The Truthful Answers to Questions or Just Facts:

Q: How often should I have my restaurant vent a hood exhaust system cleaned?

A: Your System should be inspected at minimum per this schedule and if the system is found to be contaminated with grease laden deposits the entire system shall then be cleaned

 

Q: My present company states that an exhaust cleaning company must be certified to clean hoods and that I have to hire them, and is this true?

A: This is a common twist the customers arm, or scare tactic to get an advantage above other reputable non-certified cleaning companies. They always forget the rest of the code from NFPA #96 11.4.1 which also states or person(s) acceptable to the authority having jurisdiction in accordance with section 11.3 which is here. The authority having jurisdiction definition in a short answer from NFPA 96 A.3.2.2 Is where public safety is primary, the authority having jurisdiction may be a federal, state, local, or other regional department or individual such as a fire chief; fire marshal; chief of a fire prevention bureau, labor department, or health department; building official; electrical inspector; or others having statutory authority. For insurance purposes it could be an insurance inspection department, rating bureau, or other insurance company representative may be the AHJ. In many circumstances the property owner or his or her designated agent assumes the role of the AHJ; at government installations, the commanding officer or department official may be the AHJ. ( All information regarding NFPA Codes are derived from NFPA #96 2001 edition and can be viewed or purchased at NFPA)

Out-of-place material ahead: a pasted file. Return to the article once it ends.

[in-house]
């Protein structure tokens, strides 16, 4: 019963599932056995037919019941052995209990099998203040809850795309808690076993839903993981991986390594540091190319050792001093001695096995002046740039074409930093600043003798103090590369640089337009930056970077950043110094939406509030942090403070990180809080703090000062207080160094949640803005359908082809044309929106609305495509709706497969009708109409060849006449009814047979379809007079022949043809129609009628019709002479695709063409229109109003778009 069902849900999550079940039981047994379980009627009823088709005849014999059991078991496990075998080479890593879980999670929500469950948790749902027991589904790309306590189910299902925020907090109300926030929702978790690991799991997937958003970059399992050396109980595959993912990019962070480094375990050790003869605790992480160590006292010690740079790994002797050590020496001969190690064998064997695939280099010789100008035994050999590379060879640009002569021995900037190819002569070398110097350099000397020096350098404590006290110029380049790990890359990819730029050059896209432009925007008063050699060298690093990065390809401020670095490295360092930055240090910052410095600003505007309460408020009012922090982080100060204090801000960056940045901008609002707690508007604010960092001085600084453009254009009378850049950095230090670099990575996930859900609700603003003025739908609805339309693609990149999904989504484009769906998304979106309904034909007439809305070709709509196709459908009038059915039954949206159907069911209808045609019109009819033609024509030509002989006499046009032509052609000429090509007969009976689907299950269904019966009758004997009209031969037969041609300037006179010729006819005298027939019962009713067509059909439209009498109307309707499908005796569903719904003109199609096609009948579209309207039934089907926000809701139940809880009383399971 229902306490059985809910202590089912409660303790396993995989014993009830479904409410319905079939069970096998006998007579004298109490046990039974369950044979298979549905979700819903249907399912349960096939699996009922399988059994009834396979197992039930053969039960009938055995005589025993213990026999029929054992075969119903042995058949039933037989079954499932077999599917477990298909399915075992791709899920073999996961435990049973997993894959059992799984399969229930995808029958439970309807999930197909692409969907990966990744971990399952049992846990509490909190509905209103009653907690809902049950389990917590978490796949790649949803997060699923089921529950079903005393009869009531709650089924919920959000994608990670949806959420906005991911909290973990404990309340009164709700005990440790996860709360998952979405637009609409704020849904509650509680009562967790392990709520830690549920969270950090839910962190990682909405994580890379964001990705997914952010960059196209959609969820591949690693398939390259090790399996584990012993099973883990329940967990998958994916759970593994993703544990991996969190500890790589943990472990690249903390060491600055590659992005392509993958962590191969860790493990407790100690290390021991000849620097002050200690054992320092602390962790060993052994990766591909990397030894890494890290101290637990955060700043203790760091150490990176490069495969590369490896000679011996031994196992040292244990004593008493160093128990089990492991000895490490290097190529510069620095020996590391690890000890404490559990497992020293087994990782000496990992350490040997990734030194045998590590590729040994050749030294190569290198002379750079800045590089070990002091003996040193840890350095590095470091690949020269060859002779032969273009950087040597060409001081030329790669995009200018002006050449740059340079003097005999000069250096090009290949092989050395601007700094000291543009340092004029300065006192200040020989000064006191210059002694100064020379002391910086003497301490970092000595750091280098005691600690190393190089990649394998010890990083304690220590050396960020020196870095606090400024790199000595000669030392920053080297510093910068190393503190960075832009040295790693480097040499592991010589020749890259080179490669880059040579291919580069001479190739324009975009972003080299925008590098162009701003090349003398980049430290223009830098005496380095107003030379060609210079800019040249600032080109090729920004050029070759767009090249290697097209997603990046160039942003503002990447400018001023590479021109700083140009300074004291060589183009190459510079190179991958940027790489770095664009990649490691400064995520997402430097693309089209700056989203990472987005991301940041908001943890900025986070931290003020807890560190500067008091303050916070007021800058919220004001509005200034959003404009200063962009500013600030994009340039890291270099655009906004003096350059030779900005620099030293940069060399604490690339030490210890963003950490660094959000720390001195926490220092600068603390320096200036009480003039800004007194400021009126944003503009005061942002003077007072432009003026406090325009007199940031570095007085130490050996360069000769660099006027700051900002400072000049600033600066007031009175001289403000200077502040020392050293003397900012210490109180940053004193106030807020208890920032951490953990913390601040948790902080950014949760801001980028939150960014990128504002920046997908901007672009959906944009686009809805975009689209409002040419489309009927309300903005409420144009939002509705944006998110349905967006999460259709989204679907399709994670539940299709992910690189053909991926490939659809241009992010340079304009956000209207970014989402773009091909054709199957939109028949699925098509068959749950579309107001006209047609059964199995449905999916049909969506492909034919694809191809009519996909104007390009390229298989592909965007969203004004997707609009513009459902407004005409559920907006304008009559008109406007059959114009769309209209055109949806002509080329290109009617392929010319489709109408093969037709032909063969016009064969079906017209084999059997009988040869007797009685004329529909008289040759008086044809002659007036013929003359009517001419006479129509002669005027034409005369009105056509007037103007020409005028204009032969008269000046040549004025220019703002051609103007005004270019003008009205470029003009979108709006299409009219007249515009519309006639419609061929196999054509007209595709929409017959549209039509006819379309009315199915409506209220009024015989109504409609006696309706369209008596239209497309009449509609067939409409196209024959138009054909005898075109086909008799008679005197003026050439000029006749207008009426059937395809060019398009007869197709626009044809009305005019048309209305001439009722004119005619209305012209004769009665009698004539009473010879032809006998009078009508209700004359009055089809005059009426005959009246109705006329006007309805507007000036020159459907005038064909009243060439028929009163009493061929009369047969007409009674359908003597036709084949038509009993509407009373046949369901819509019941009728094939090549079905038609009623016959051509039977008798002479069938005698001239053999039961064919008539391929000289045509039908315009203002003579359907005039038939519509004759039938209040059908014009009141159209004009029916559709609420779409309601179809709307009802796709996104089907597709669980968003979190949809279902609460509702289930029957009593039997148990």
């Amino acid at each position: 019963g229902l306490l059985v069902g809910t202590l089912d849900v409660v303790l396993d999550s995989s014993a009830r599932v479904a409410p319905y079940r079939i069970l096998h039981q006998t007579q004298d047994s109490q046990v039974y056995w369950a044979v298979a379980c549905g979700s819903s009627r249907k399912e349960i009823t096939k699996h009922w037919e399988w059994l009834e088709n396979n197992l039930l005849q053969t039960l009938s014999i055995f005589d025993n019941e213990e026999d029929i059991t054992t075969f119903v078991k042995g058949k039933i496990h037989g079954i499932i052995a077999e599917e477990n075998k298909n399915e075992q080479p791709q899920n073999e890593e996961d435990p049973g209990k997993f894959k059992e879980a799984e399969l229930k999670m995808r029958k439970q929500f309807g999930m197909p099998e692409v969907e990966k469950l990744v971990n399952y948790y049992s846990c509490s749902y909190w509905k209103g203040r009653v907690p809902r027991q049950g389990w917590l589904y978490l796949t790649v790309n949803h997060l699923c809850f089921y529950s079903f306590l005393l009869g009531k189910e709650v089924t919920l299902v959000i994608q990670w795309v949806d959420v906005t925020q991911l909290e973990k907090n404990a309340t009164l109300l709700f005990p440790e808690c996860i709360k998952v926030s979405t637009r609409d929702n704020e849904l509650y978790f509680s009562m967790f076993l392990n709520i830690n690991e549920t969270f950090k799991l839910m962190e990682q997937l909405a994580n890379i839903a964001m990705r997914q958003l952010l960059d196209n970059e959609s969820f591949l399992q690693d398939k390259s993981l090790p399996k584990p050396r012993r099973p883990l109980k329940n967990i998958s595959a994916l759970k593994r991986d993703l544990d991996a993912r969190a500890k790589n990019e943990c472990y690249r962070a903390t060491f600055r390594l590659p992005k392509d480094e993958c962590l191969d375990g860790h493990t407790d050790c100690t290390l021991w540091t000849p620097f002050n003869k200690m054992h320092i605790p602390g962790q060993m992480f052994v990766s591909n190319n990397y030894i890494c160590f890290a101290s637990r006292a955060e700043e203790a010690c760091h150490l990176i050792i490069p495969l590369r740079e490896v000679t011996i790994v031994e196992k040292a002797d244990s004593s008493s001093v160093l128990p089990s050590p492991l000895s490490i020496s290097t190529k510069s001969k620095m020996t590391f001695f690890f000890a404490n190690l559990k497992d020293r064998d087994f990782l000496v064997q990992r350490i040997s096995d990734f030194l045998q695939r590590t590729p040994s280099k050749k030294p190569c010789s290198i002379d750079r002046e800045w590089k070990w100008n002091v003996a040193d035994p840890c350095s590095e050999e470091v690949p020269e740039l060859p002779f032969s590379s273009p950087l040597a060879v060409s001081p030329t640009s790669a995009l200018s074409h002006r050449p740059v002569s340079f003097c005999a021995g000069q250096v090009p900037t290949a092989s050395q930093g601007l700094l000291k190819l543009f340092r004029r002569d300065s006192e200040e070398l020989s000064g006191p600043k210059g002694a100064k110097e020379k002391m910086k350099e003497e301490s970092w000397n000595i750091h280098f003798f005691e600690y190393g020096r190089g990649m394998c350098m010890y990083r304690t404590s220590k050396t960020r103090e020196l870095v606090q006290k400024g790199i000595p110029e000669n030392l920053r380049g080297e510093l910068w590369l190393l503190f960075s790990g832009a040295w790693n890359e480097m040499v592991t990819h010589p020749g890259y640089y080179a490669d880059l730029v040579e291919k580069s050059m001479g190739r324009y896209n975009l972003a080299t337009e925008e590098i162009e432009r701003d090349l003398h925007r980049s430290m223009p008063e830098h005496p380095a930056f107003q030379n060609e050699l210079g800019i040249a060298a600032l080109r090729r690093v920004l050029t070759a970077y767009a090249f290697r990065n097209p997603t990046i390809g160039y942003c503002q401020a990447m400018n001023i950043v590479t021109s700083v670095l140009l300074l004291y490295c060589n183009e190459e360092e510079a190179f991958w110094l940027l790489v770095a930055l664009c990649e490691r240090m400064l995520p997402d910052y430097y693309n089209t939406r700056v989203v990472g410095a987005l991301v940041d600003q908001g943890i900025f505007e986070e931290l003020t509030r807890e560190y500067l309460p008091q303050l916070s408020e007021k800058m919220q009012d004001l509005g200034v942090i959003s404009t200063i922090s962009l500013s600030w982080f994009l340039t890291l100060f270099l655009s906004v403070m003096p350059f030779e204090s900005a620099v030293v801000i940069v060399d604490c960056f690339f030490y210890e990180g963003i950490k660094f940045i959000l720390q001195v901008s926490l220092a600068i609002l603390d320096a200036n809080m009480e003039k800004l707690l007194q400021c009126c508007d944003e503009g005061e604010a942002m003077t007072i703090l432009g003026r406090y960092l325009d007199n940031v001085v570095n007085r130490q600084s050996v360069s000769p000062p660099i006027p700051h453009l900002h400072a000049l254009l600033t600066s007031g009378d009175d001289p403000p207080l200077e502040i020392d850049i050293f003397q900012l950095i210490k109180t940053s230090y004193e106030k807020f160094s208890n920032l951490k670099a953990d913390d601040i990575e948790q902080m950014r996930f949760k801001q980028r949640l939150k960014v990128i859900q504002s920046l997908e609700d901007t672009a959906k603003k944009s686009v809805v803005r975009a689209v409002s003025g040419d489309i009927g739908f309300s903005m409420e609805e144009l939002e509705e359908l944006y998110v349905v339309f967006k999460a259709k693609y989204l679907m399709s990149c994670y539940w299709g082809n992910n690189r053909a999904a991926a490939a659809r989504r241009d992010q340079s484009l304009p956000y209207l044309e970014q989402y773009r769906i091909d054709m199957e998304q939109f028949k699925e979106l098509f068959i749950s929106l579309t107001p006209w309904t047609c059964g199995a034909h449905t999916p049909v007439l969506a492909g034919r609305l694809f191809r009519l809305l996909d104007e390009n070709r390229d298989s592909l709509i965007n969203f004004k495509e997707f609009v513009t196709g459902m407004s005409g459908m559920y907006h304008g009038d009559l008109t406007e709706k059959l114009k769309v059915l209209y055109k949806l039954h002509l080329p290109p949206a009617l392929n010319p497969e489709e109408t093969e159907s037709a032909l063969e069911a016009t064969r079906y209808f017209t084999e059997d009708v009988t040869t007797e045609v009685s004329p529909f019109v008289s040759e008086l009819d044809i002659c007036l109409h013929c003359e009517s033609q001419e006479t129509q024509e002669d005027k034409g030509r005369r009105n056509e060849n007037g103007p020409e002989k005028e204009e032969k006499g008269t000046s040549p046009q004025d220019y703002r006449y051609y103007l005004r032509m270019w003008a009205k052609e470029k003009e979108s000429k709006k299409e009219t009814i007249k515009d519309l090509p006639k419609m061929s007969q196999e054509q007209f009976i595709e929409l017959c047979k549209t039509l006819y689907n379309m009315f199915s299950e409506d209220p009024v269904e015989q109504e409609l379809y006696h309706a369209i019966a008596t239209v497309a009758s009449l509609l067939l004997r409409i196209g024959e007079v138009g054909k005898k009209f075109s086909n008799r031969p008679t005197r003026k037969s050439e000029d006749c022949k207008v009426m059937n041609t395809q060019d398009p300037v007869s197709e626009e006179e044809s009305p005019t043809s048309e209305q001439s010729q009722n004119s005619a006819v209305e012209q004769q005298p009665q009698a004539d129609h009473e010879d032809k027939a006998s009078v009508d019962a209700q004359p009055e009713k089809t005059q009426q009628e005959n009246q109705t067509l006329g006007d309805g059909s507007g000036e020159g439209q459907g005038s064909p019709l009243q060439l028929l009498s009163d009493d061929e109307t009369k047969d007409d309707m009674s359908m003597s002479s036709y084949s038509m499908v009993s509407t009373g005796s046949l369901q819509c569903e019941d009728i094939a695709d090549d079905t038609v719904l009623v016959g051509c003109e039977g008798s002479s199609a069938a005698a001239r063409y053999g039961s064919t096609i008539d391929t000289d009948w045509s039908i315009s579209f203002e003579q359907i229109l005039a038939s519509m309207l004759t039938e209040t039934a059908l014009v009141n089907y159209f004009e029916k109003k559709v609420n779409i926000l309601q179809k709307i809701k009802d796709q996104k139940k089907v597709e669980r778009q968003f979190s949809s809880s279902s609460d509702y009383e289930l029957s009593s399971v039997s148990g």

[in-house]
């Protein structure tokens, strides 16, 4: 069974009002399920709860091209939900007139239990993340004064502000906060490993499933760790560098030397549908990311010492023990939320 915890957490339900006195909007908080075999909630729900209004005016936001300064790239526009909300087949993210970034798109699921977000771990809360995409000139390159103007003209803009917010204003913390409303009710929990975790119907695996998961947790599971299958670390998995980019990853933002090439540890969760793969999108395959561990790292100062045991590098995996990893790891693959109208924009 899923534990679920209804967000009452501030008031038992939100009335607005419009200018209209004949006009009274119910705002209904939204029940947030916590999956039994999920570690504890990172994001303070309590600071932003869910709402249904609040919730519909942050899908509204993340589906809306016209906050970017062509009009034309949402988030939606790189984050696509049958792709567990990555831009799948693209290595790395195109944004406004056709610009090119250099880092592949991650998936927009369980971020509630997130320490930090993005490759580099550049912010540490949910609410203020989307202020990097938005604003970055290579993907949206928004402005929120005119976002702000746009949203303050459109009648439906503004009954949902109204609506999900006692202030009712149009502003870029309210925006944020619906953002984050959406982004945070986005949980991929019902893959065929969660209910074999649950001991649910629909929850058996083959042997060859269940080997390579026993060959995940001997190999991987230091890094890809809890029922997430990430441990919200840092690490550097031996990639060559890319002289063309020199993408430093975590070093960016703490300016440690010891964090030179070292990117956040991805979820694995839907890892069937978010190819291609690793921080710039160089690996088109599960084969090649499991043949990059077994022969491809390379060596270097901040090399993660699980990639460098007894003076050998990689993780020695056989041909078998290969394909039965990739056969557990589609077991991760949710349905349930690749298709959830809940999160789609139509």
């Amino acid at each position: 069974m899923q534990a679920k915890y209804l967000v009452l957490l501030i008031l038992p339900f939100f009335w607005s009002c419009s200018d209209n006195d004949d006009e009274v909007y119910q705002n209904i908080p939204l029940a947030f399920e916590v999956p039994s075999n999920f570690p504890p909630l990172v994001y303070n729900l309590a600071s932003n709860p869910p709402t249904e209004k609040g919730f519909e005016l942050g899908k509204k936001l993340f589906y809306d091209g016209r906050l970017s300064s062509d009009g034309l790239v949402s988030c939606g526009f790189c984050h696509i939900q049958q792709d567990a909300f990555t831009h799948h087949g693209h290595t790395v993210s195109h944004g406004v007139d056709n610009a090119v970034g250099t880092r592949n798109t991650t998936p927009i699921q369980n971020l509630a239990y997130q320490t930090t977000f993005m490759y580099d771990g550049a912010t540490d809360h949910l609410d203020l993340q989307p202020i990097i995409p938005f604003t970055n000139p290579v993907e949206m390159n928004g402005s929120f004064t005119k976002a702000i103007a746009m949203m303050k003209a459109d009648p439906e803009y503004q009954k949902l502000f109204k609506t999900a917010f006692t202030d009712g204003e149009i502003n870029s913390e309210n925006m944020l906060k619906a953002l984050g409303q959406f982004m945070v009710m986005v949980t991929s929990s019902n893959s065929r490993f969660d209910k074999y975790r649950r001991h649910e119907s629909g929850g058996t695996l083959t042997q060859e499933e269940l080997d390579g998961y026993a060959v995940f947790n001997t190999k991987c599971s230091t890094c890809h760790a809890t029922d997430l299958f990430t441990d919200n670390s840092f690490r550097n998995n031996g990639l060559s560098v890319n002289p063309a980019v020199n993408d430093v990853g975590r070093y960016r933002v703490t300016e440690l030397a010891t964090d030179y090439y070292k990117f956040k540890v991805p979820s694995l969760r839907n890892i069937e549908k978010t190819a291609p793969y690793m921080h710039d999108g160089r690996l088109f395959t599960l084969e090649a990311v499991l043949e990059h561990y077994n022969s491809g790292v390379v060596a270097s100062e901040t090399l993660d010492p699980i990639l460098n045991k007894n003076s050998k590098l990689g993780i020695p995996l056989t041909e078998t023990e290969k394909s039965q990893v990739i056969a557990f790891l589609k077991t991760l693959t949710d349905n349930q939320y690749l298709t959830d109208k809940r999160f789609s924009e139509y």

So the real answer to the question is no you do not have to hire a certified company, and no restaurant exhaust cleaners do not have to be certified.

There is no written holy grail that says who can certify who when it comes right down to it. A certification is nothing but a piece of paper, and is only as good as the company that is performing the cleaning or service for you. There are many non-certified companies out there, that hold their standards higher than many certified companies, and many can prove it with the pictures of shoddy work performed by these certified contractors. Certification really stands for  person(s) properly trained, qualified, and competent to perform their job. Certification Schools or other classes have no way, or interest in monitoring their certified for shoddy work. So now many exhaust companies train and certify their own which helps with quality control of the industry. One way to find a good professional non-certified or certified company is one that offers before and after pictures of every job. These hood cleaning companies are proud of their work and have nothing to hide.